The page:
He puts his free hand over hers, his face solemn. “All right. We will. I promise. But Mayumi...be patient. Now is a very bad time for that.”


“Trust me. I’ll explain. But not here.” He slips off the low wall and stands before her. Though she doesn’t need his help at all, again she lets him lift her, but before he can set her down she strokes his cheek, in a manner she only realizes later is just like Alma’s. He pauses, holding her by the waist, as she looks into his eyes and says, “Soon?”

He nods, his eyes seeming almost afraid of her. “Soon. We’ll find him. Now come – we have other places to go.”


Ch4.12 Fatal Prophecy

As they depart Three Rats Guardia Station after leaving the intoxicated citizens in the care of Syro and the Doc, Aliyah hooks her thumbs in her belt and says, “Sooooo...Nate says it’s a new drug or somethin’. Guess we better go around knockin’ some heads, huh?” She grins at Cala.

Cala shakes her head. “Just remember to actually leave them conscious this time.”

“Hey! That was one time! And I only hit ‘im because he was tryin’ to run away!”

“You shouted and ran right at him! Of course he ran away! I would run away too!” Cala laughs at the memory.

Aliyah joins her. “Whaaaat? Are you sayin’ I’m scary when I’m mad? ‘Course I am. Anybody sellin’ drugs around the school had better run.”

“Let’s just focus on the job at hand, Allie. Isn’t this close to where Nate and Syro say they’ve found those two men?”

“Think so…” Aliyah spots a large figure and points excitedly. “Oh hey! Check it out! Ain’t that Brew? The god of, uh, brews?”

“Oh, yes! Maybe he knows what those two’ve been drinking,” Cala suggests.

Approaching him with a wave, Aliyah calls out, “Hello, uh, your…Brewiness?”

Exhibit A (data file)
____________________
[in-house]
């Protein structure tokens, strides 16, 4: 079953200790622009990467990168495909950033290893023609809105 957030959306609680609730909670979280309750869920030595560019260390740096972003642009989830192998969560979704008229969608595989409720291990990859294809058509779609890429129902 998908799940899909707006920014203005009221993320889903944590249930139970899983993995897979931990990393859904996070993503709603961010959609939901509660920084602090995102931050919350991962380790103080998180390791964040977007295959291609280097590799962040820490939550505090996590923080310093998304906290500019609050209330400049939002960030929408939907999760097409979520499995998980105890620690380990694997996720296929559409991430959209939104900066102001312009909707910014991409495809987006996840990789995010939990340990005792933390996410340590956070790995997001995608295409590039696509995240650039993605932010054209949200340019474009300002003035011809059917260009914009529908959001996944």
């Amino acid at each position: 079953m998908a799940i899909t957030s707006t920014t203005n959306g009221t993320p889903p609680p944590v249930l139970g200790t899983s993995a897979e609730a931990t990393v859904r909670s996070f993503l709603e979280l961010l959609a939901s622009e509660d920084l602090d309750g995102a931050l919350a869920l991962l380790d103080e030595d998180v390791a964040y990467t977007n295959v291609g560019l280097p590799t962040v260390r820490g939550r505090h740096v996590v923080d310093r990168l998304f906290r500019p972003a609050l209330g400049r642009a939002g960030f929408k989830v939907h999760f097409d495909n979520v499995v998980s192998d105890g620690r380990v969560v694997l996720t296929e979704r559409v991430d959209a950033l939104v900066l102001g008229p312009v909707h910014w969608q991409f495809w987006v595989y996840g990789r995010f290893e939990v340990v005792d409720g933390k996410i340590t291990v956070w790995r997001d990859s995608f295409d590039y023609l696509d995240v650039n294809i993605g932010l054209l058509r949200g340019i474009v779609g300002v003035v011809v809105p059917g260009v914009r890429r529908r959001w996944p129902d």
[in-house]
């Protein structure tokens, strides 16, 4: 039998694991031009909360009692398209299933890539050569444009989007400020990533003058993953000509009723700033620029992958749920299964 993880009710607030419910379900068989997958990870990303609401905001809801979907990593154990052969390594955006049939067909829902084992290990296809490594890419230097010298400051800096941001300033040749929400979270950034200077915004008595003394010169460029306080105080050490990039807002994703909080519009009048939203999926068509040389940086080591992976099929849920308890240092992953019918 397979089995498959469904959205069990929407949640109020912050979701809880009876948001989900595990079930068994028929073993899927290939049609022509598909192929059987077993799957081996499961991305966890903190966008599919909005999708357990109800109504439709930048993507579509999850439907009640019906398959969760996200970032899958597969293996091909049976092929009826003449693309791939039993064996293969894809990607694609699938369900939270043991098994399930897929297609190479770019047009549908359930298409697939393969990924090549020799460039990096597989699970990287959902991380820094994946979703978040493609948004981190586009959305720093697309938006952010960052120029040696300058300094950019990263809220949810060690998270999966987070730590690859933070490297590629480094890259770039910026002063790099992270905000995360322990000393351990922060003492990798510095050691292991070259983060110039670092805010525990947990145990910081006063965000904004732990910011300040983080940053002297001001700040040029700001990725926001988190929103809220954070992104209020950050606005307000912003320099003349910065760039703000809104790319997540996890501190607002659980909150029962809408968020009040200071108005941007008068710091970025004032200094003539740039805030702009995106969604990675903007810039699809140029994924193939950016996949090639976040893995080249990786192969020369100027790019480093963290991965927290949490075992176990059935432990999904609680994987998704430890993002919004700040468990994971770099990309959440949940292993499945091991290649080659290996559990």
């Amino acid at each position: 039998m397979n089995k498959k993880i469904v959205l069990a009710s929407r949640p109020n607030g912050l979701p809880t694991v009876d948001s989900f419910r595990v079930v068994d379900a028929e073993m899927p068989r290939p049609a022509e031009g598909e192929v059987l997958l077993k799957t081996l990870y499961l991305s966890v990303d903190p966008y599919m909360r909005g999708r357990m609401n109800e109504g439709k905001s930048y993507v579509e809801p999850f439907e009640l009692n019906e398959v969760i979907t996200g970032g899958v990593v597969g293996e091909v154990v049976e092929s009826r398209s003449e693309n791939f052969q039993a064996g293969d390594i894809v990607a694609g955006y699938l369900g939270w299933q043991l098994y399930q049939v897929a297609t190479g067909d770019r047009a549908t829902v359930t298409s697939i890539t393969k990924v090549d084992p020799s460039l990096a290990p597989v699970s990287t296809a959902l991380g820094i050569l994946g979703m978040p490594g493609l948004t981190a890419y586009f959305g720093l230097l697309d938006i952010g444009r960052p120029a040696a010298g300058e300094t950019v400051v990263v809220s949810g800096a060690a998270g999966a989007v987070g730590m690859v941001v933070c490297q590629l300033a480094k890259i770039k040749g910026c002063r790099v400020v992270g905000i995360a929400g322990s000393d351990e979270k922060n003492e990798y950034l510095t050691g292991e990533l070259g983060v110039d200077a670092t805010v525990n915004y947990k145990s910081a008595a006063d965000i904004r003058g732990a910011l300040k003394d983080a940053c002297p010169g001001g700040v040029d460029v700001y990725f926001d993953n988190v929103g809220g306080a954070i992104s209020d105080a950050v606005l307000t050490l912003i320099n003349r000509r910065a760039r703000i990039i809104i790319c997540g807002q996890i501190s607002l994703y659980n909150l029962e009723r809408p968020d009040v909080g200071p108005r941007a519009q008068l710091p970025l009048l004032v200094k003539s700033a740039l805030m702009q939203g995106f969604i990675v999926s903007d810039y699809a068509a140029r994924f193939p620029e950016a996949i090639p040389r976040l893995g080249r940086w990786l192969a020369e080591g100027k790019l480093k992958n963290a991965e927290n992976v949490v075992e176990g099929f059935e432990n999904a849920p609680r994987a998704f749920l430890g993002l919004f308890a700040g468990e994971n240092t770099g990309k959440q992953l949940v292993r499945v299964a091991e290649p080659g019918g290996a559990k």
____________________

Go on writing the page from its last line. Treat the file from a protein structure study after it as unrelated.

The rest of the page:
The bulky beer god, his long dirty-blond hair draped over his shoulders, hears the familiar voice of the Guardia corporal and turns guiltily. “Uuhh… Whatever it is, I didn’t do it!”

Cala, using her serious “Guardia voice,” asks, “And what didn’t you do?”

The deity shifts his eyes back and forth between the two mortal women. “That...thing I just said I didn’t do? I guess. Yeah, I definitely didn’t do that. And nobody saw me when I wasn’t doing it.”

Aliyah tries to suppress her grin and follow Cala’s lead. “Sir? Are you drunk?”

Brew snorts. “Well, yeah! What kind of a question’s that? I’m the god of beer! I’m always drunk! It’s kinda my thing.”

Aliyah shares a glance with Cala that says, Gods, huh? “Oh right...well, anyway...we found a couple of guys wanderin’ around in a state of whatchamacallit public intoxication. And we’re tryin’ to find out if they got some new kinda drug...or drink. Because, uh, our guy said that it was some kinda new dr–…intoxicant. Thing.”

Brew looks thoughtful and rubs his stubbly chin. “Were they babbling about crickets?”

Cala seizes on that. “Yeah! That’s right!”

“Maybe seeing other animals that weren’t there?” Brew continues.

Cala nods her head. “Yeah, they were!”

“And was there any mention of chocolate fountains?”

“Yeah! That’s it exactly! So you’ve seen it!”

Brew shakes his head. “Nope. Never heard of it.”

Aliyah throws her hands wide. “Nope?? Whaddya mean nope?! They were talkin’ about sex-crazed llamas!”

“Well, It’s not really my business what people do for fun, is it? It’s just that everyone seems to talk about strange visions that aren’t really there, these days. I mean, I’ve seen my fair share of hallucinations but I’m not sure I can drink enough to see llamas.” The god pauses. “Hey, what’s a llama, anyway?”

Aliyah tries to repeat what Syron told her. “It’s a cameloid with, uh, long ears and...I think it spits at high altitudes.”

Brew looks confused. “So, it spits at mountains?”

Aliyah looks very unsure, but says with as much confidence as she can muster, “...yes?”

Cala puts her hand over her face. “Look, forget the llamas. Do you have any idea where these people are getting…uuhh…intoxicated? Or what they’re getting intoxicated on?”

“Well, all I’ve got is this here flyer for the new church that everyone’s been visiting.” The beer god hands Aliyah a sheet of cheap paper, the ink smudged. “Here, you can have it.”

“A new church? Huh.” Aliyah looks at it. “The Esoteric Church of the Almighty Cuttlefish? Who what now?”

Reading over Aliyah’s shoulder, Cala says, “Seems like there’s a new god around.” To Brew she asks, “And you say you’ve seen all these intoxicated people hanging around there?”